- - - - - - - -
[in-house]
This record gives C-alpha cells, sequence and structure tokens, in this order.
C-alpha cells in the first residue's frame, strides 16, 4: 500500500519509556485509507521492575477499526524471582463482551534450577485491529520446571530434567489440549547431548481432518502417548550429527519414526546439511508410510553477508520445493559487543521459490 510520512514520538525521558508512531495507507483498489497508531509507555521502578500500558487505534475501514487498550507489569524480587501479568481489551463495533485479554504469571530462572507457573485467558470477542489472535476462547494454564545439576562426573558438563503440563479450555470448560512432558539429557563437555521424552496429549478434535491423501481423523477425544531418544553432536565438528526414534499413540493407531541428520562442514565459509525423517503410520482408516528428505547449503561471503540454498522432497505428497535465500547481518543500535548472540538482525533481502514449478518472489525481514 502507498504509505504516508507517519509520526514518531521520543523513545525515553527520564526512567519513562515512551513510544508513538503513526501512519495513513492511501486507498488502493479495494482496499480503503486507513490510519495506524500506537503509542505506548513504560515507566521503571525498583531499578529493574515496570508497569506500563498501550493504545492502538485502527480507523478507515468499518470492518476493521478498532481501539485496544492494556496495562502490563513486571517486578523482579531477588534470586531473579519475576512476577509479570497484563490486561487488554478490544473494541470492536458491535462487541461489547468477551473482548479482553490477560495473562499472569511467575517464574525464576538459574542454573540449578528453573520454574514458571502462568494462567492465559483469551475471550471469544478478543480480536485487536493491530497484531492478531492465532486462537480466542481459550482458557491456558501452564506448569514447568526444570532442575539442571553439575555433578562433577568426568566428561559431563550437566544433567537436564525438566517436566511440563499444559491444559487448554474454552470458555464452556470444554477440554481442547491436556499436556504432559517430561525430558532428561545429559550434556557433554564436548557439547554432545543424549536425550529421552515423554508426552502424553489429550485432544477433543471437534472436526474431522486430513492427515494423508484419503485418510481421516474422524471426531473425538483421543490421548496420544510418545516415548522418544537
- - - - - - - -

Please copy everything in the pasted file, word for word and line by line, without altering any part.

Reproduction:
[in-house]
This record gives C-alpha cells, sequence and structure tokens, in this order.
C-alpha cells in the first residue's frame, strides 16, 4: 500500500519509556485509507521492575477499526524471582463482551534450577485491529520446571530434567489440549547431548481432518502417548550429527519414526546439511508410510553477508520445493559487543521459490 510520512514520538525521558508512531495507507483498489497508531509507555521502578500500558487505534475501514487498550507489569524480587501479568481489551463495533485479554504469571530462572507457573485467558470477542489472535476462547494454564545439576562426573558438563503440563479450555470448560512432558539429557563437555521424552496429549478434535491423501481423523477425544531418544553432536565438528526414534499413540493407531541428520562442514565459509525423517503410520482408516528428505547449503561471503540454498522432497505428497535465500547481518543500535548472540538482525533481502514449478518472489525481514 502507498504509505504516508507517519509520526514518531521520543523513545525515553527520564526512567519513562515512551513510544508513538503513526501512519495513513492511501486507498488502493479495494482496499480503503486507513490510519495506524500506537503509542505506548513504560515507566521503571525498583531499578529493574515496570508497569506500563498501550493504545492502538485502527480507523478507515468499518470492518476493521478498532481501539485496544492494556496495562502490563513486571517486578523482579531477588534470586531473579519475576512476577509479570497484563490486561487488554478490544473494541470492536458491535462487541461489547468477551473482548479482553490477560495473562499472569511467575517464574525464576538459574542454573540449578528453573520454574514458571502462568494462567492465559483469551475471550471469544478478543480480536485487536493491530497484531492478531492465532486462537480466542481459550482458557491456558501452564506448569514447568526444570532442575539442571553439575555433578562433577568426568566428561559431563550437566544433567537436564525438566517436566511440563499444559491444559487448554474454552470458555464452556470444554477440554481442547491436556499436556504432559517430561525430558532428561545429559550434556557433554564436548557439547554432545543424549536425550529421552515423554508426552502424553489429550485432544477433543471437534472436526474431522486430513492427515494423508484419503485418510481421516474422524471426531473425538483421543490421548496420544510418545516415548522418544537